I had doubts on this so I asked this on Quora and Englishforums but to my surprise they gave conflicting answers. I want to know which of these sentences are grammatically correct in formal and informal Written & Spoken English. Even though these examples are quite a few, a few general points should encompass them all, I think.
- He is the patient and/(as well as) the doctor.
- He is both the patient and/(as well as) the doctor
- He is a patient and/(as well as) a doctor [too].
- He, the patient and/(as well as) the doctor, is a good guy.
- The patient and the doctor is a good man.
Now, I am quite sure that in all of these sentences, if we remove the second "the", the sentence would be grammatical but I want to know whether these sentences are grammatical at present. So, the most credible response I got was that all of these sentences are grammatically correct but the last one is 'odd' without some context. But he didn't say whether this is so for formal English too or just for informal English.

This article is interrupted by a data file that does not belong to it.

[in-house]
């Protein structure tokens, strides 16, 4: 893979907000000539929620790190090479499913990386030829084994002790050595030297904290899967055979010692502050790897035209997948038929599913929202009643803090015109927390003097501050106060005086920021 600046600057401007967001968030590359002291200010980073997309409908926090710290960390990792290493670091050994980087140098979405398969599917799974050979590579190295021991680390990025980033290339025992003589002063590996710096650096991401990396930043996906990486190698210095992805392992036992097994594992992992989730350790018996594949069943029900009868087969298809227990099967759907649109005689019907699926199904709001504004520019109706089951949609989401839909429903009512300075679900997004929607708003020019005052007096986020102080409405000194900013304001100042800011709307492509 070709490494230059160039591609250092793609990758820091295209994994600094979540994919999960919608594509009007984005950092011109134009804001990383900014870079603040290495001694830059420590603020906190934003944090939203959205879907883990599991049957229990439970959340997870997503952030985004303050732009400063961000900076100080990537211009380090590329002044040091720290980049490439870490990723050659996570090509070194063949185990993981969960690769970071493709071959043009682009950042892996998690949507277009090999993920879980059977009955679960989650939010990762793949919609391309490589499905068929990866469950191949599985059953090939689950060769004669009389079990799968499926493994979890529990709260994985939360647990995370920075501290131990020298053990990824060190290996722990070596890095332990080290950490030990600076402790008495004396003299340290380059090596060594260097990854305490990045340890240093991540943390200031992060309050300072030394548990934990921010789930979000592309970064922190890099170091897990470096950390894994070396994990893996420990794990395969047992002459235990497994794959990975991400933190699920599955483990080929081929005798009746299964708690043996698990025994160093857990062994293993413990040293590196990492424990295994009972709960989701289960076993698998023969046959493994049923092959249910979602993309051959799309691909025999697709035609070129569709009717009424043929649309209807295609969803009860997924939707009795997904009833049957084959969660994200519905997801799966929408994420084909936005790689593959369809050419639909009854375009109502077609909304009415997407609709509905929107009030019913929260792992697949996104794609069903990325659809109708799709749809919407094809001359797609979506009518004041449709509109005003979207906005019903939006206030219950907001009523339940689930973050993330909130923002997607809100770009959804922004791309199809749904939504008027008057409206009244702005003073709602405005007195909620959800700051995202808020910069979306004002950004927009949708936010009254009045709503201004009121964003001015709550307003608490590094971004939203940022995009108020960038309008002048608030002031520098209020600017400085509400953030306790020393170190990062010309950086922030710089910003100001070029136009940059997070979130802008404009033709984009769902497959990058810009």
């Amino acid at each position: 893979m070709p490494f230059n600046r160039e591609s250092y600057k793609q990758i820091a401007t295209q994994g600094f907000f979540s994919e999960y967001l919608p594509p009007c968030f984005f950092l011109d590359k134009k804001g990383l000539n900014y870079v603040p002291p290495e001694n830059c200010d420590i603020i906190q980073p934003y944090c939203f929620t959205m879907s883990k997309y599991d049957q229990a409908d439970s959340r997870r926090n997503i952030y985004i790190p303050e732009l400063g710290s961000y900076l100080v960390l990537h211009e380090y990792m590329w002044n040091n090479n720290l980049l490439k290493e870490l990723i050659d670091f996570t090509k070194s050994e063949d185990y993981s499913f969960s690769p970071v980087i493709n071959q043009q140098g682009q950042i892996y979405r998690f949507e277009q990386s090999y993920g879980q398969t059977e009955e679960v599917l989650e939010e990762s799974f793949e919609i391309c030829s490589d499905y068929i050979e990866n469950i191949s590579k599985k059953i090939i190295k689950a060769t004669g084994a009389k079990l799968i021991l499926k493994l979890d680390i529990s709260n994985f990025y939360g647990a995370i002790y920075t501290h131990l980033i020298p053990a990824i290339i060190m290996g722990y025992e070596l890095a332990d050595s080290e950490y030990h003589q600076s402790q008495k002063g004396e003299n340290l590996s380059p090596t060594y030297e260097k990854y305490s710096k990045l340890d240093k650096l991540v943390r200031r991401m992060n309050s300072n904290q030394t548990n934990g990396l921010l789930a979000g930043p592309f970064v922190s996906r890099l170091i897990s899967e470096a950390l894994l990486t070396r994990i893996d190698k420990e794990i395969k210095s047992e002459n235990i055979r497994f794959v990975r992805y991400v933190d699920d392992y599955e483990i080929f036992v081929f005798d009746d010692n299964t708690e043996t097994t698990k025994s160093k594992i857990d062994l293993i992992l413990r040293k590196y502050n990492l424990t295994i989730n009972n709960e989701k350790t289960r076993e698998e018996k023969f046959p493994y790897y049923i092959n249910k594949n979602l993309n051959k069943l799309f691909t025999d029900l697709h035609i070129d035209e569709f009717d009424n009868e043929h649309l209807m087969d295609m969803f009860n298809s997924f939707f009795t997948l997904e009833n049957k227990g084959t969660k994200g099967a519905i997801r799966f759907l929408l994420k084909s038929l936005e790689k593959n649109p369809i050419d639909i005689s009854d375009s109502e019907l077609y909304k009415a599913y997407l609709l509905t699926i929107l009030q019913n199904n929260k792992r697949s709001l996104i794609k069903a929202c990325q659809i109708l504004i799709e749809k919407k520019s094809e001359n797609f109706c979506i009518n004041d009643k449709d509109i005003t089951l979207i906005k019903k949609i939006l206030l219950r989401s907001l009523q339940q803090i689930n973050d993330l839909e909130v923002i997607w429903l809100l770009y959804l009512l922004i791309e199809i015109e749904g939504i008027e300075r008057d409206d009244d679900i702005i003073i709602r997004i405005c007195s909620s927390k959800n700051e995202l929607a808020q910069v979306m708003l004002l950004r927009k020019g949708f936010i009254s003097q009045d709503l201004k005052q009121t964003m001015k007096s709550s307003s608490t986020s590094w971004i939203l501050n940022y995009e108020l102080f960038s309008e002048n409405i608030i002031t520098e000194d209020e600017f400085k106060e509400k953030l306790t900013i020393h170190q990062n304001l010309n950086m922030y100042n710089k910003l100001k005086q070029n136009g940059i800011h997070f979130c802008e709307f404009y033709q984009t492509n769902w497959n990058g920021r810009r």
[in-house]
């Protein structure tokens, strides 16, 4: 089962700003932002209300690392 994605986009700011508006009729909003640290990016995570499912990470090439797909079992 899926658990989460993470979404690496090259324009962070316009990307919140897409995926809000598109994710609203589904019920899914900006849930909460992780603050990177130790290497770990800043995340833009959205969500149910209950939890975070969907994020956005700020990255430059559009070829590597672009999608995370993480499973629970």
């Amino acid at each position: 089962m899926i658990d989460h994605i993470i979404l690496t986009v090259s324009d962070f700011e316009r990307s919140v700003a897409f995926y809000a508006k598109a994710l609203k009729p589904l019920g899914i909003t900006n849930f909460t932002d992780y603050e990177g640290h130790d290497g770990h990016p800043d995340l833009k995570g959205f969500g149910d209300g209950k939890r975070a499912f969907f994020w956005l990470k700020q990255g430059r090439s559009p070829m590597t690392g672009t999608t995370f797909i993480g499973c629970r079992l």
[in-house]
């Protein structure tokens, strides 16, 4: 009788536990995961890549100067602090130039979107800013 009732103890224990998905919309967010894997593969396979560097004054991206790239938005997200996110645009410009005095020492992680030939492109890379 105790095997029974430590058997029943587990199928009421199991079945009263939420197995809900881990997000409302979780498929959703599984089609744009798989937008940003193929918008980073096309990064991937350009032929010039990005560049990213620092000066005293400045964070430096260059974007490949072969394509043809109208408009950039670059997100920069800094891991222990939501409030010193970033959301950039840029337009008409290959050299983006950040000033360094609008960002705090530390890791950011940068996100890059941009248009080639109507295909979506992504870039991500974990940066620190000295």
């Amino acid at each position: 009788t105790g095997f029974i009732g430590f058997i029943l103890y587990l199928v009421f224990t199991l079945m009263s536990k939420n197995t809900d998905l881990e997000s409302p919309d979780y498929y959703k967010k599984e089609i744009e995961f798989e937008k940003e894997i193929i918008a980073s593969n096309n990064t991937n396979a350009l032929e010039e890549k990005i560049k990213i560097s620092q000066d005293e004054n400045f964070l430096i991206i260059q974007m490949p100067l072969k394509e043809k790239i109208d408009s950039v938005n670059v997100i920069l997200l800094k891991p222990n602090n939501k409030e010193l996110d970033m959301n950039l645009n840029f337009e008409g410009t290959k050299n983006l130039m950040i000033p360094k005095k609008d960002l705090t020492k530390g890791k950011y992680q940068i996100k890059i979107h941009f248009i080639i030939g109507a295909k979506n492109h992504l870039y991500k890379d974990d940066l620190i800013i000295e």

On the other hand, most of the others said that these sentences are not grammatically correct because the second "the" in each of these sentences makes the phrase plural -- i.e., as if 2 persons were being referred to there. I countered that they seem to be valid examples of parallelism, but they said they're not.
So, what is the truth here? I would really appreciate your help.
EDIT: I'm totally ignorant about this. I don't know what place to look at to gain some knowledge regarding this. It would really help me if someone cites a website article or book where I can read up on this.